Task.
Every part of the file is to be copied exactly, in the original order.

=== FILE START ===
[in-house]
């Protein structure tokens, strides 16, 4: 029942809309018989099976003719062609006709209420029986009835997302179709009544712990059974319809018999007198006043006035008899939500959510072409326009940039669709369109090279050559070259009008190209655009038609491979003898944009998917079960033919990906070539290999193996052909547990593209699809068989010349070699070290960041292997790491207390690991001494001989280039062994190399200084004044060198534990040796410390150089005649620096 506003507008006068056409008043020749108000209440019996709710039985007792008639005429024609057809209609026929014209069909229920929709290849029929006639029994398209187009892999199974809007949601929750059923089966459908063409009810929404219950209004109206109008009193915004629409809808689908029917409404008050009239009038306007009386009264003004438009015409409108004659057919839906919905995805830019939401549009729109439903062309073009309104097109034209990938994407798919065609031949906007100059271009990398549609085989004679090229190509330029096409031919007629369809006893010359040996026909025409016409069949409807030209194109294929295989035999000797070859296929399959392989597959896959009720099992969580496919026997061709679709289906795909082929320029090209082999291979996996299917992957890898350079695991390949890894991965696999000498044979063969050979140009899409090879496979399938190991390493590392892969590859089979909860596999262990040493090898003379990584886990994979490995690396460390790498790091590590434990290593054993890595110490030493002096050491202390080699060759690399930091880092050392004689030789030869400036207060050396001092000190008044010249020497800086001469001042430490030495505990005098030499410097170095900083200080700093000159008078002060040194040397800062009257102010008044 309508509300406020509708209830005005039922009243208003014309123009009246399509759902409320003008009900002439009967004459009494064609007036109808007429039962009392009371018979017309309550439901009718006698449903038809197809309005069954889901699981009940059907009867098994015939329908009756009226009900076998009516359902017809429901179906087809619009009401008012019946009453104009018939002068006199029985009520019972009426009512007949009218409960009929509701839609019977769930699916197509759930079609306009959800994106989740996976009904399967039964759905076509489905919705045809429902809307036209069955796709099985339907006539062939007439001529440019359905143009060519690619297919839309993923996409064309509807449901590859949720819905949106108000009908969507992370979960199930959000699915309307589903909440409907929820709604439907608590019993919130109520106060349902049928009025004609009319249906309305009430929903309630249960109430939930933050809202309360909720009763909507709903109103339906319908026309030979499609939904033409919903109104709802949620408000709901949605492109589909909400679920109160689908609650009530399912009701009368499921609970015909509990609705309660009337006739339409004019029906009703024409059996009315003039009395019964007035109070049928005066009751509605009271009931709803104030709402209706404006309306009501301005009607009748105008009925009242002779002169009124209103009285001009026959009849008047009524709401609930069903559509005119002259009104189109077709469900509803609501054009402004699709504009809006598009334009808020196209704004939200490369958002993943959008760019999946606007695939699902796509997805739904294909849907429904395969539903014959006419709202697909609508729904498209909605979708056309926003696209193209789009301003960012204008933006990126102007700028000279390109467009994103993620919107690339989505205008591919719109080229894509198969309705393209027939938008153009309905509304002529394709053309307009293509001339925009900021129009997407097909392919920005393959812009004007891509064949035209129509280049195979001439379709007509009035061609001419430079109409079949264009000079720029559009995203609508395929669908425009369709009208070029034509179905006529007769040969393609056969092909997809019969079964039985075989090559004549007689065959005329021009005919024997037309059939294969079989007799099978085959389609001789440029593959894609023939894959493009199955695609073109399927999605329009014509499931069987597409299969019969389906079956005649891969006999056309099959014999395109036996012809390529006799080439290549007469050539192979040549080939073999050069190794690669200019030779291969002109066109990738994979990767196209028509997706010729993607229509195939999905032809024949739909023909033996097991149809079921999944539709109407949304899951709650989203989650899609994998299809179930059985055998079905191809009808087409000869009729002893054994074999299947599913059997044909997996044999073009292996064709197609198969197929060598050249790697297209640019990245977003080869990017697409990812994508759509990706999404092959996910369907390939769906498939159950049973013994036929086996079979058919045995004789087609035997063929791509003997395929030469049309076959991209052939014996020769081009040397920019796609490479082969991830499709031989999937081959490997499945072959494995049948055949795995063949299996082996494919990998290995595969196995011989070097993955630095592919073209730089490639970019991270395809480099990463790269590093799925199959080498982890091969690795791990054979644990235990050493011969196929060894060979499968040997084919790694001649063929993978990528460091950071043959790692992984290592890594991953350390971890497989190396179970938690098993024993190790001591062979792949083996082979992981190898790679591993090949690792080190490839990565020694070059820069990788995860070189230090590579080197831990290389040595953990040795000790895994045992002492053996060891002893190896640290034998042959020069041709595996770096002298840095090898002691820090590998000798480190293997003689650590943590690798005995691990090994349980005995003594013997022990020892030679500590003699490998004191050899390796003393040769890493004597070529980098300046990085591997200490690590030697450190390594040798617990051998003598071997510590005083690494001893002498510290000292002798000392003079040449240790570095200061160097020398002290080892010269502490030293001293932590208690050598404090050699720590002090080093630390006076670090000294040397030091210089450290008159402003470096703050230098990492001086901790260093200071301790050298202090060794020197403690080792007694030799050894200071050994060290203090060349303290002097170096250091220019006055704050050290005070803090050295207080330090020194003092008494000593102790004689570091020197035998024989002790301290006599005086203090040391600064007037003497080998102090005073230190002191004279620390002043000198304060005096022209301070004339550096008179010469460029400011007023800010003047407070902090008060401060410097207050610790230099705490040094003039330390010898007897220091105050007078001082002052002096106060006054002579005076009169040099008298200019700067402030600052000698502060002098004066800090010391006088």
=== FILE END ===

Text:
[in-house]
């Protein structure tokens, strides 16, 4: 029942809309018989099976003719062609006709209420029986009835997302179709009544712990059974319809018999007198006043006035008899939500959510072409326009940039669709369109090279050559070259009008190209655009038609491979003898944009998917079960033919990906070539290999193996052909547990593209699809068989010349070699070290960041292997790491207390690991001494001989280039062994190399200084004044060198534990040796410390150089005649620096 506003507008006068056409008043020749108000209440019996709710039985007792008639005429024609057809209609026929014209069909229920929709290849029929006639029994398209187009892999199974809007949601929750059923089966459908063409009810929404219950209004109206109008009193915004629409809808689908029917409404008050009239009038306007009386009264003004438009015409409108004659057919839906919905995805830019939401549009729109439903062309073009309104097109034209990938994407798919065609031949906007100059271009990398549609085989004679090229190509330029096409031919007629369809006893010359040996026909025409016409069949409807030209194109294929295989035999000797070859296929399959392989597959896959009720099992969580496919026997061709679709289906795909082929320029090209082999291979996996299917992957890898350079695991390949890894991965696999000498044979063969050979140009899409090879496979399938190991390493590392892969590859089979909860596999262990040493090898003379990584886990994979490995690396460390790498790091590590434990290593054993890595110490030493002096050491202390080699060759690399930091880092050392004689030789030869400036207060050396001092000190008044010249020497800086001469001042430490030495505990005098030499410097170095900083200080700093000159008078002060040194040397800062009257102010008044 309508509300406020509708209830005005039922009243208003014309123009009246399509759902409320003008009900002439009967004459009494064609007036109808007429039962009392009371018979017309309550439901009718006698449903038809197809309005069954889901699981009940059907009867098994015939329908009756009226009900076998009516359902017809429901179906087809619009009401008012019946009453104009018939002068006199029985009520019972009426009512007949009218409960009929509701839609019977769930699916197509759930079609306009959800994106989740996976009904399967039964759905076509489905919705045809429902809307036209069955796709099985339907006539062939007439001529440019359905143009060519690619297919839309993923996409064309509807449901590859949720819905949106108000009908969507992370979960199930959000699915309307589903909440409907929820709604439907608590019993919130109520106060349902049928009025004609009319249906309305009430929903309630249960109430939930933050809202309360909720009763909507709903109103339906319908026309030979499609939904033409919903109104709802949620408000709901949605492109589909909400679920109160689908609650009530399912009701009368499921609970015909509990609705309660009337006739339409004019029906009703024409059996009315003039009395019964007035109070049928005066009751509605009271009931709803104030709402209706404006309306009501301005009607009748105008009925009242002779002169009124209103009285001009026959009849008047009524709401609930069903559509005119002259009104189109077709469900509803609501054009402004699709504009809006598009334009808020196209704004939200490369958002993943959008760019999946606007695939699902796509997805739904294909849907429904395969539903014959006419709202697909609508729904498209909605979708056309926003696209193209789009301003960012204008933006990126102007700028000279390109467009994103993620919107690339989505205008591919719109080229894509198969309705393209027939938008153009309905509304002529394709053309307009293509001339925009900021129009997407097909392919920005393959812009004007891509064949035209129509280049195979001439379709007509009035061609001419430079109409079949264009000079720029559009995203609508395929669908425009369709009208070029034509179905006529007769040969393609056969092909997809019969079964039985075989090559004549007689065959005329021009005919024997037309059939294969079989007799099978085959389609001789440029593959894609023939894959493009199955695609073109399927999605329009014509499931069987597409299969019969389906079956005649891969006999056309099959014999395109036996012809390529006799080439290549007469050539192979040549080939073999050069190794690669200019030779291969002109066109990738994979990767196209028509997706010729993607229509195939999905032809024949739909023909033996097991149809079921999944539709109407949304899951709650989203989650899609994998299809179930059985055998079905191809009808087409000869009729002893054994074999299947599913059997044909997996044999073009292996064709197609198969197929060598050249790697297209640019990245977003080869990017697409990812994508759509990706999404092959996910369907390939769906498939159950049973013994036929086996079979058919045995004789087609035997063929791509003997395929030469049309076959991209052939014996020769081009040397920019796609490479082969991830499709031989999937081959490997499945072959494995049948055949795995063949299996082996494919990998290995595969196995011989070097993955630095592919073209730089490639970019991270395809480099990463790269590093799925199959080498982890091969690795791990054979644990235990050493011969196929060894060979499968040997084919790694001649063929993978990528460091950071043959790692992984290592890594991953350390971890497989190396179970938690098993024993190790001591062979792949083996082979992981190898790679591993090949690792080190490839990565020694070059820069990788995860070189230090590579080197831990290389040595953990040795000790895994045992002492053996060891002893190896640290034998042959020069041709595996770096002298840095090898002691820090590998000798480190293997003689650590943590690798005995691990090994349980005995003594013997022990020892030679500590003699490998004191050899390796003393040769890493004597070529980098300046990085591997200490690590030697450190390594040798617990051998003598071997510590005083690494001893002498510290000292002798000392003079040449240790570095200061160097020398002290080892010269502490030293001293932590208690050598404090050699720590002090080093630390006076670090000294040397030091210089450290008159402003470096703050230098990492001086901790260093200071301790050298202090060794020197403690080792007694030799050894200071050994060290203090060349303290002097170096250091220019006055704050050290005070803090050295207080330090020194003092008494000593102790004689570091020197035998024989002790301290006599005086203090040391600064007037003497080998102090005073230190002191004279620390002043000198304060005096022209301070004339550096008179010469460029400011007023800010003047407070902090008060401060410097207050610790230099705490040094003039330390010898007897220091105050007078001082002052002096106060006054002579005076009169040099008298200019700067402030600052000698502060002098004066800090010391006088």